About the last thing you’d think I’d be recommending after 4 days in Portugal last week would be a wine pairing for sushi - but that was the outstanding match.
To the incomprehension of my husband who can’t see the point in raw fish, I adore sushi and try to eat it at least once a week - usually with one of my daughters who are both big sushi fans.
One of the most enjoyable food and wine matches I’ve experienced was also the most serendipitous. The family were away, I was working on a book and staggered down half way through the evening to find the fridge virtually bare except for a half bottle of Krug, a half-empty packet of the kids’ fish fingers and some frozen spinach. Ten minutes later, the spinach well anointed with butter, the fish fingers grilled and the Krug poured I had the perfect supper.
It’s the time of year to look back and review the best food and wine matches of 2011. Some were comfortingly familiar, some a total surprise to me. What they had in common was that the combination was more than the sum of the parts. The drink - in most cases wine - made the food taste more delicious, the food just made the wine sing. I hope you enjoy something similar in 2012.
The last two days have been quite, quite beautiful, starting mistily, basking midday in an unseasonally warm sun and finishing with an extended dusk that announces that spring is finally here. I immediately want to eat lighter meals: the new season’s vegetables are not quite in yet but I can at least plan for summer and that means a spring clean of the cellar, pushing the full bodied reds to the back and assessing what whites, lighter reds and rosés I still have lurking in the racks.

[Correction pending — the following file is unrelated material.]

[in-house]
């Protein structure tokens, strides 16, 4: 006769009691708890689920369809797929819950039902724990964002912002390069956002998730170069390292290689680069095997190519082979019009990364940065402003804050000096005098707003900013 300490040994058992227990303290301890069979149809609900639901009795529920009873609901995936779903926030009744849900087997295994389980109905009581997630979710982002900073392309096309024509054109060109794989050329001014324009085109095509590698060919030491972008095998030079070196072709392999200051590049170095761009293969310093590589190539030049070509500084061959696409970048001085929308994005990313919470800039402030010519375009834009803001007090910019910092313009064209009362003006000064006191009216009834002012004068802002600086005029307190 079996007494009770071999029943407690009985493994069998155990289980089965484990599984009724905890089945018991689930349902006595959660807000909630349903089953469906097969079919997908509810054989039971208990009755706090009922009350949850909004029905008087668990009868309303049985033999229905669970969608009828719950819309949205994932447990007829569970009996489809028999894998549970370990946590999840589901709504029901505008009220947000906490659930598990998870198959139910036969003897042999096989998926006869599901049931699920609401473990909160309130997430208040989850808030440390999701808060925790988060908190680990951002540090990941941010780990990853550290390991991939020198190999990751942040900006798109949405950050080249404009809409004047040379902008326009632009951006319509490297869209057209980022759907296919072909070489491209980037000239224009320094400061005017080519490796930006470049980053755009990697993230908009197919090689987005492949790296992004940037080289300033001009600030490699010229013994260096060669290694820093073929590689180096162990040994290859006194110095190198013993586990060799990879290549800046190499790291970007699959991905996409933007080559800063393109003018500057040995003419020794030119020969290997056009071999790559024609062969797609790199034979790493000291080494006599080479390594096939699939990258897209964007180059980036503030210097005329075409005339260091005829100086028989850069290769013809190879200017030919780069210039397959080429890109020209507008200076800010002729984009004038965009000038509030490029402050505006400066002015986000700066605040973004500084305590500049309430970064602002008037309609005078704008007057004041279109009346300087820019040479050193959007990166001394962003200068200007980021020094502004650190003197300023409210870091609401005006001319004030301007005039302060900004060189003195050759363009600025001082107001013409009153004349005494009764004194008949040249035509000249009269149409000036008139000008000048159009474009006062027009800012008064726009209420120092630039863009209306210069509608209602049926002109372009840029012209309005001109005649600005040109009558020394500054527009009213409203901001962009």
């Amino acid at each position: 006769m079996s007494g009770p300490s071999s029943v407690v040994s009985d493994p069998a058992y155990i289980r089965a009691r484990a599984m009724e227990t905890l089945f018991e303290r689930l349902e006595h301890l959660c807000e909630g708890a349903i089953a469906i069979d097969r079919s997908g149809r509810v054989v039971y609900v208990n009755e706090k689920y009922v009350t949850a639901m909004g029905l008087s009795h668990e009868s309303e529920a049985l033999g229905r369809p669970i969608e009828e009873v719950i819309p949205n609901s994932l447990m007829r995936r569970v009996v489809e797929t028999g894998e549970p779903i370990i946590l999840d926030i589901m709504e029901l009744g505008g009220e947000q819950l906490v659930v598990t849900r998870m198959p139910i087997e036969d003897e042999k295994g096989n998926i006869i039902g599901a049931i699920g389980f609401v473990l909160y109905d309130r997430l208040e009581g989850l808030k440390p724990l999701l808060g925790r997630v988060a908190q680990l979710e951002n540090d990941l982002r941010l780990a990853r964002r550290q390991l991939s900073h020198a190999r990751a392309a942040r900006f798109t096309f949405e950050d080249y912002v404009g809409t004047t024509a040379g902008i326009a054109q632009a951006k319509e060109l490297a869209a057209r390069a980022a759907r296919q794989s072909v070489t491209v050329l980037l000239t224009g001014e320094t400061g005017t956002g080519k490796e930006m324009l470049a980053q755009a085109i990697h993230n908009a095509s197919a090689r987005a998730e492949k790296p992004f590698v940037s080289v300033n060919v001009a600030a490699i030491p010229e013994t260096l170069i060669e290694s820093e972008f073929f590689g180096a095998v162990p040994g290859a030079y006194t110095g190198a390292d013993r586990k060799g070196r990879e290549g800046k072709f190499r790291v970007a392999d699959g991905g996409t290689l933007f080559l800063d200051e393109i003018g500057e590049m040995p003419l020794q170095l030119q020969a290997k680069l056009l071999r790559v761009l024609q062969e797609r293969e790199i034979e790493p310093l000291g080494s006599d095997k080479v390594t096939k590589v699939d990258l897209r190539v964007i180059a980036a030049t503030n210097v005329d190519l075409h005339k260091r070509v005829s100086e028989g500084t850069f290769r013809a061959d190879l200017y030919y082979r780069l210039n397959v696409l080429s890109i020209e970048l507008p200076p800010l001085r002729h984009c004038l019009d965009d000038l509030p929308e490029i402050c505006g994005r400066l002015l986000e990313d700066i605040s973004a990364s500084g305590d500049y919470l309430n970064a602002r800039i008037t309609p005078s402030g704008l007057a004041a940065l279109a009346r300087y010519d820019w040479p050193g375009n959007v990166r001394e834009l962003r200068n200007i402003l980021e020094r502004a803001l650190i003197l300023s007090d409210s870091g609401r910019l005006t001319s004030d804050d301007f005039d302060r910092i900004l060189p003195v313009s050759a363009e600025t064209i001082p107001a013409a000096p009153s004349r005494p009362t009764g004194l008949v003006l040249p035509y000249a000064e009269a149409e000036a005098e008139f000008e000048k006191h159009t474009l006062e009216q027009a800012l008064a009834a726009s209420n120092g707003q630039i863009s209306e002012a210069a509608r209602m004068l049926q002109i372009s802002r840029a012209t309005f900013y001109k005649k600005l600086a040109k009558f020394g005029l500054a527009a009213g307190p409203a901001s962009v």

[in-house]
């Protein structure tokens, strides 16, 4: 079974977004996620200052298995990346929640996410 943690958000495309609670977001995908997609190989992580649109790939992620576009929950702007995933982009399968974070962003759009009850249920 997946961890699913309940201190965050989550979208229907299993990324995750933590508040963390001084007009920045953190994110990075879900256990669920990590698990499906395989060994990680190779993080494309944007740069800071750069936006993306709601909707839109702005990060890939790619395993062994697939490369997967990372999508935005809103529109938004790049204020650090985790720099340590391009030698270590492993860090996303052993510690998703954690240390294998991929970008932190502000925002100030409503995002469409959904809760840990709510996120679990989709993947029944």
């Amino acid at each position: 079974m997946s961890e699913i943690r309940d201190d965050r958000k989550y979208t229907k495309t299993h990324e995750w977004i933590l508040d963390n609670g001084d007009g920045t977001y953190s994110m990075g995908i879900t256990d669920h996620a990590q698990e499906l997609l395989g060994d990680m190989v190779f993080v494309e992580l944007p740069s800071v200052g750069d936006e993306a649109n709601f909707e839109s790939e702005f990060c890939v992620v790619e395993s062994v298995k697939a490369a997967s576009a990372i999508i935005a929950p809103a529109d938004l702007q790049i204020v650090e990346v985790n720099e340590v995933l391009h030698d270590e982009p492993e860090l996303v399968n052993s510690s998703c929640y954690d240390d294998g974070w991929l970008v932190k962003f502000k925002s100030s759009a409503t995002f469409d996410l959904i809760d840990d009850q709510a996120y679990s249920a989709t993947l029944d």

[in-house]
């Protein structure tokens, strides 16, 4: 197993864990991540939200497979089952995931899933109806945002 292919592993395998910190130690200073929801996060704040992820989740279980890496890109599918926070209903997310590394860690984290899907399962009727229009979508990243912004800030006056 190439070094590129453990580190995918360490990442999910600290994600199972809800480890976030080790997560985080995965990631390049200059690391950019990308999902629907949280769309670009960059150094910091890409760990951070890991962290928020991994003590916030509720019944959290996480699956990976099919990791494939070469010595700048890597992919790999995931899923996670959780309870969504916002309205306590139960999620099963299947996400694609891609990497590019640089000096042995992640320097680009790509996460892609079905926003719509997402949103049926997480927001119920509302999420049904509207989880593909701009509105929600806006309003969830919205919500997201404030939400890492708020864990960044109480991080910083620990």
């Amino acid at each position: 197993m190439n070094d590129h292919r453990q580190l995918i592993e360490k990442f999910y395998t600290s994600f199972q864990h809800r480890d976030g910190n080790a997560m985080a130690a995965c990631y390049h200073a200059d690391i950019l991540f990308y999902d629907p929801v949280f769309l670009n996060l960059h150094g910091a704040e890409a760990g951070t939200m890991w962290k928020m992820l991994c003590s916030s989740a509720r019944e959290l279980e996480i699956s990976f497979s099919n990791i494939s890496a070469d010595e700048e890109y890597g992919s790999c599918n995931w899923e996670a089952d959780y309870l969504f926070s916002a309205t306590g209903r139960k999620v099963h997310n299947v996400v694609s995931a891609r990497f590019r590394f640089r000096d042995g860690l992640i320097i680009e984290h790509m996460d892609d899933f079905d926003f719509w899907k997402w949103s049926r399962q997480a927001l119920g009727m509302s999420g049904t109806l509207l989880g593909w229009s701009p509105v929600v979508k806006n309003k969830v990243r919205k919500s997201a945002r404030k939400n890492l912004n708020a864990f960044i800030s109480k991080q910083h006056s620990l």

Well, I don’t know about easy but there must be some easier way to get people into German wine . . .
Olive, the UK-based food magazine, has identified cocktail and food pairing as a coming trend in 2009. It's possible but I'm a little sceptical nowadays when it comes to initiatives involving spirits and food. There have been so many false dawns over the last few years (remember cocktail dessert menus?) and I would have thought the current economic climate was the least propitious period to get the idea off the ground. But I could be wrong.
Having just got back from Alsace I thought I’d update my recommendations on the best matches for Alsace dry and off-dry white wines. What struck me particularly on this visit is how key sweetness is to the success of a match - something that will often be more marked in a younger wine than an older vintage.
Provence rosé has a particular character. It’s much crisper and drier than most rosés on the market, more like a white wine than a rosé - though within this style there are variations between the lighter, less expensive wines or ‘vins de soif’ and the more structured ones, which the local refer to as ‘vins de gastronomie’.
Just as with any other grape variety Sauvignon Blanc varies markedly from one part of the world to the other - from the crisp minerally wines of the Loire to the exuberant grassy herbaceous Sauvignons of the Marlborough region of New Zealand.
I’ve been a bit of a sceptic in the past about pairing food with whisky. Not that there aren’t some great combinations but I find it hard to sustain for more than one dish.
Despite the emphasis that winemakers place on the different appellations or terroirs of Chablis three factors seem to me to influence a food match more than any other for most of the Chablis you’ll taste - the age of the wine, the vintage and the degree of oak influence, if any. There are exceptions to this - Chablis styles that are particularly fruity or ones that have more vegetal notes but in general I think you’ll find most wines fall into one of the following five groups.
A general idea has got about that Chardonnay is for chavs but as anyone who has a taste for top white burgundy or other premium new world Chardonnays will know it’s a spectacular food wine.